Metabolic syndrome as a risk factor for diabetes
ABSTRACT The metabolic syndrome was initially described as an insulin-resistance syndrome characterized by the clustering of metabolic traits such as high triglycerides, low high-density lipoprotein cholesterol, high blood pressure, abdominal obesity and different degrees of impaired glucose regulation. Although different definitions have been developed by various consensus groups, epidemiological studies demonstrate that they all associate the metabolic syndrome with a similar cardiometabolic risk, which is high for diabetes (ranging between three- and 20-fold), depending on the number of components and the inclusion of impaired fasting glucose, impaired glucose tolerance or both. The latter appear to indicate the failure of the beta cell to produce enough insulin to compensate for the increased demand due to insulin resistance. There is a hyperbolic relationship between insulin production and insulin sensitivity, which can be calculated by the disposition index. When this is altered there is a higher risk of developing Type 2 diabetes. There have been no clinical trials in subjects selected by the diagnosis of metabolic syndrome, but structured lifestyle changes have been tested in people with impaired fasting glucose/impaired glucose tolerance and have been able to reduce incident Type 2 diabetes by almost 50%, as long as a weight loss of at least 5% is achieved. Oral antidiabetic and anti-obesity drugs have also been successful to a lesser degree. Some fibrates have reduced or delayed incident diabetes. Extended-release niacin has a neutral effect and statins are controversial. ACE inhibitors and ARBs are the antihypertensive agents least associated with incident diabetes.
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- "Some have questioned if diagnosing metabolic syndrome is useful to patient care (Kahn et al., 2005; Anscombe et al., 2006). The presence of metabolic syndrome has been associated with a significant risk of cardiovascular disease (Mottillo et al., 2010), stroke (Gupta et al., 2010), and type 2 diabetes (Aschner, 2010). Obesity may also be a risk factor for migraine, especially chronic migraine. "
Article: Metabolic Syndrome and Migraine[Show abstract] [Hide abstract]
ABSTRACT: Migraine and metabolic syndrome are highly prevalent and costly conditions. The two conditions coexist, but it is unclear what relationship may exist between the two processes. Metabolic syndrome involves a number of findings, including insulin resistance, systemic hypertension, obesity, a proinflammatory state, and a prothrombotic state. Only one study addresses migraine in metabolic syndrome, finding significant differences in the presentation of metabolic syndrome in migraineurs. However, controversy exists regarding the contribution of each individual risk factor to migraine pathogenesis and prevalence. It is unclear what treatment implications, if any, exist as a result of the concomitant diagnosis of migraine and metabolic syndrome. The cornerstone of migraine and metabolic syndrome treatments is prevention, relying heavily on diet modification, sleep hygiene, medication use, and exercise.Frontiers in Neurology 11/2012; 3(article 161):161. DOI:10.3389/fneur.2012.00161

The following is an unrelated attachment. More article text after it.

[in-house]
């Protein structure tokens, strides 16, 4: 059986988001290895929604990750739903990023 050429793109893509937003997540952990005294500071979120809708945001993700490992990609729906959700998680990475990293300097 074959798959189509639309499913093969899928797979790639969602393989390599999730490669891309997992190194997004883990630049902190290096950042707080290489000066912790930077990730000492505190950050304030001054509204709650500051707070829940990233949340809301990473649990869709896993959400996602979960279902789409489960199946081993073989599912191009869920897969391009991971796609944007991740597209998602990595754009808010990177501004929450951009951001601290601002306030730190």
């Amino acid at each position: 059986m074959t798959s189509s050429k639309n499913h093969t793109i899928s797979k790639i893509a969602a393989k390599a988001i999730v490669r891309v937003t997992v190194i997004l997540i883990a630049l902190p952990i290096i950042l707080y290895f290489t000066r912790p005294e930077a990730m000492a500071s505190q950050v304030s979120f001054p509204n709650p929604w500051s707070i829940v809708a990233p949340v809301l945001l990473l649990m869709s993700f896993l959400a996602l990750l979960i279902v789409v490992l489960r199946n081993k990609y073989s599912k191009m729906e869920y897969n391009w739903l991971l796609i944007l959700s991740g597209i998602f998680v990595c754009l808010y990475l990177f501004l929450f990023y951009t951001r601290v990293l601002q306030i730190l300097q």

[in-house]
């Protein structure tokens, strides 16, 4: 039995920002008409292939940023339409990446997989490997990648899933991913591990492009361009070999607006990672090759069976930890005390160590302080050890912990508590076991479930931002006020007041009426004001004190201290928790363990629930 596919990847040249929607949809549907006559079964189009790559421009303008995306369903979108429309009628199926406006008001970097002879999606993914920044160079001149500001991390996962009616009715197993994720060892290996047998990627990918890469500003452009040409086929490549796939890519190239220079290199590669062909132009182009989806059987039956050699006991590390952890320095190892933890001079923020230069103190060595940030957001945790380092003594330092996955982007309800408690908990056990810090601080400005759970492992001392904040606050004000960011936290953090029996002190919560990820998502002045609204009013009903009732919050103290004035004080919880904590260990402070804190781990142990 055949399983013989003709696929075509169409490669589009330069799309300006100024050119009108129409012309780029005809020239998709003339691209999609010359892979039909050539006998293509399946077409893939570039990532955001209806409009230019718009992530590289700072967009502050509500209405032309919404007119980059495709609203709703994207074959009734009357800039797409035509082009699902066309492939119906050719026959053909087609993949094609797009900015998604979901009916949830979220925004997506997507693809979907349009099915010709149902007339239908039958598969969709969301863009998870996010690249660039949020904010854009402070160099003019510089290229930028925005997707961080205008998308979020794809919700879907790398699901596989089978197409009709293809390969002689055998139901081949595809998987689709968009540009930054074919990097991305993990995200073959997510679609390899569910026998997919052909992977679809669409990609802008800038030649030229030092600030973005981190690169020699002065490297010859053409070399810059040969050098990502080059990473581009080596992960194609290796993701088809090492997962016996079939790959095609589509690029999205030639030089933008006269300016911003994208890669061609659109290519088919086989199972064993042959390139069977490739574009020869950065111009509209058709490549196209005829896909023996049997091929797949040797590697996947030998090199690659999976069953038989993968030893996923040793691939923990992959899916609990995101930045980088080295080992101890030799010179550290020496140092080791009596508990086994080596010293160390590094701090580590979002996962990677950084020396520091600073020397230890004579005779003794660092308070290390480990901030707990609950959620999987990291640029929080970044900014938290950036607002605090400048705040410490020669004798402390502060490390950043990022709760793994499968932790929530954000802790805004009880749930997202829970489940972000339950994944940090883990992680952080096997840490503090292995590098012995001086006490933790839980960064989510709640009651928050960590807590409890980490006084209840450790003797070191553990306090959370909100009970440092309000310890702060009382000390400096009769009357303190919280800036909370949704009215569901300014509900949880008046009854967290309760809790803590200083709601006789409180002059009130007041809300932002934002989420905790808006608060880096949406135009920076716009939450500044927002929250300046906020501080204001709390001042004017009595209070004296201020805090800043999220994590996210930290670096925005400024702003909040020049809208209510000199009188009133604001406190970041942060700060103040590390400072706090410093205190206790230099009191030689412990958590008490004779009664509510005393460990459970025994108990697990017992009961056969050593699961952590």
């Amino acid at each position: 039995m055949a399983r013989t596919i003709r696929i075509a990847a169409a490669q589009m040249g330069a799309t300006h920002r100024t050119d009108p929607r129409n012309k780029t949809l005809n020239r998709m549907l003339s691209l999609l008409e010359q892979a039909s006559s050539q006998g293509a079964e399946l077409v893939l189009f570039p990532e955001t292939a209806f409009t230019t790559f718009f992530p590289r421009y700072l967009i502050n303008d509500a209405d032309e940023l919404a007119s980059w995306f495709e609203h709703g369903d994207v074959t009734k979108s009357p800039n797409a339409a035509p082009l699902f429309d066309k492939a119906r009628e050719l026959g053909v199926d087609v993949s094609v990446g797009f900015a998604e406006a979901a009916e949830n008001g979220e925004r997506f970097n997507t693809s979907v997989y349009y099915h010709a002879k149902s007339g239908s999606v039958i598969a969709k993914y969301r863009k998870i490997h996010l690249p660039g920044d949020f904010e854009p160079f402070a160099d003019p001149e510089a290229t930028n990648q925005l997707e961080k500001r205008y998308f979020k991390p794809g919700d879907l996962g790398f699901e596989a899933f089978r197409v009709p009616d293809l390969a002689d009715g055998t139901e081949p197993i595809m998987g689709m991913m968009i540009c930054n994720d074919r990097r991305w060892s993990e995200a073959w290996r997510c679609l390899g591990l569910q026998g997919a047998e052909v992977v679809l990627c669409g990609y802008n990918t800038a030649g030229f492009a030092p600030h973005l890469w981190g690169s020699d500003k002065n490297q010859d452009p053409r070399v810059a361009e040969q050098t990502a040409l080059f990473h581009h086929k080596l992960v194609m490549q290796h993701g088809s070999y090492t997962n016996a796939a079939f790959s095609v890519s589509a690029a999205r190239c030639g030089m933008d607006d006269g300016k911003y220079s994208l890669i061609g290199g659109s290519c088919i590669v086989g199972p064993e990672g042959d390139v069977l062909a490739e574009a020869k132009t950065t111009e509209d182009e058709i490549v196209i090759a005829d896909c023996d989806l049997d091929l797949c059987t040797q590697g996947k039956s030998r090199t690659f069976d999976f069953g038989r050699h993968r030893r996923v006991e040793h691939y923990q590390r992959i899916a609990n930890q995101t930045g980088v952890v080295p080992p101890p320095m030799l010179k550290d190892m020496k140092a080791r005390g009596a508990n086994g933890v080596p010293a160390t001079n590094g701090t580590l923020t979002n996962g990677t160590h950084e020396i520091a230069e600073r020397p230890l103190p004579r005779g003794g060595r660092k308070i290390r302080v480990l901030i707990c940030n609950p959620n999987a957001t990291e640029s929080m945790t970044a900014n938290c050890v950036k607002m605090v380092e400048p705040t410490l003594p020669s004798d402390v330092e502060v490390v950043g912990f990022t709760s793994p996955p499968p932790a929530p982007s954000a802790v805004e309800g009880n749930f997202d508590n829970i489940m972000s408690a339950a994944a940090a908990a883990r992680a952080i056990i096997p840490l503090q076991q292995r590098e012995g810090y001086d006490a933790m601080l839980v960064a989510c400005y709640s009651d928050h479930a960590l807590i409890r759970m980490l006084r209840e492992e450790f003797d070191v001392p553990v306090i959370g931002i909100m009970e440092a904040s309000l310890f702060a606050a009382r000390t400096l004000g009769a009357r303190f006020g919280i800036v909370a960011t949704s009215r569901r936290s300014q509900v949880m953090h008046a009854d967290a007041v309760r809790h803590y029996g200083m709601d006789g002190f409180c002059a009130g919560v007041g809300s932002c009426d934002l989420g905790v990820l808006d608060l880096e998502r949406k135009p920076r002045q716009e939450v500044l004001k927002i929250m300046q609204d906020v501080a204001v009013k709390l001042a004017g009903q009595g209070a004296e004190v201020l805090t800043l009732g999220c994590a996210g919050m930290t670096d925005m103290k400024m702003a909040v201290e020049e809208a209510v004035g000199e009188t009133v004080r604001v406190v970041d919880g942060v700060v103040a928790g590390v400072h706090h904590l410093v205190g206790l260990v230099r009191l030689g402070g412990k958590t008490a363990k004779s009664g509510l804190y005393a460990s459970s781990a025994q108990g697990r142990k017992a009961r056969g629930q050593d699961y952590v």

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- "The metabolic syndrome is characterized by the presence of at least three of five symptoms: central obesity, insulin resistance, impaired glucose tolerance, dyslipidemia (increased triglyceridemia and low plasma high-density lipoproteins (HDL) cholesterol), and/or hypertension     . Moreover, metabolic syndrome is the main risk factor for developing type 2 diabetes  . From these considerations, there is an urgent necessity for increasing knowledge about obesity and its effects. "
ABSTRACT: The objective of the present study was to determine the suitability of a swine breed with leptin resistance and predisposition to obesity (the Iberian pig) as model for studies on metabolic syndrome and type 2 diabetes. Thus, six Iberian sows had ad libitum access to food enriched with saturated fat (SFAD group; food consumption was estimated to be 4.5 kg/animal/day) whilst four females acted as controls and were fed with 2 kg/animal/day of a commercial maintenance diet. After three months of differential feeding, SFAD animals developed central obesity, dyslipidemia, insulin resistance and impaired glucose tolerance, and elevated blood pressure; the five parameters associated with the metabolic syndrome. Thus, the current study characterizes the Iberian pig as a robust, amenable, and reliable translational model for studies on nutrition-associated diseases.The Scientific World Journal 05/2012; 2012:510149. DOI:10.1100/2012/510149 · 1.73 Impact Factor
- "E-mail: email@example.com. syndromes (MS/CMS) are related syndromes of global concern  that identify individuals at greatest risk for developing cardiovascular diseases (CVD) and predispose to type2 diabetes mellitus (DM2) worldwide       . MS, a concurrence of disturbed glucose and insulin metabolism, overweight and DA VID PUBLISHING D abdominal fat distribution, mild dyslipideamia, and hypertension, is associated with subsequent development of DM2 and CVD(8). "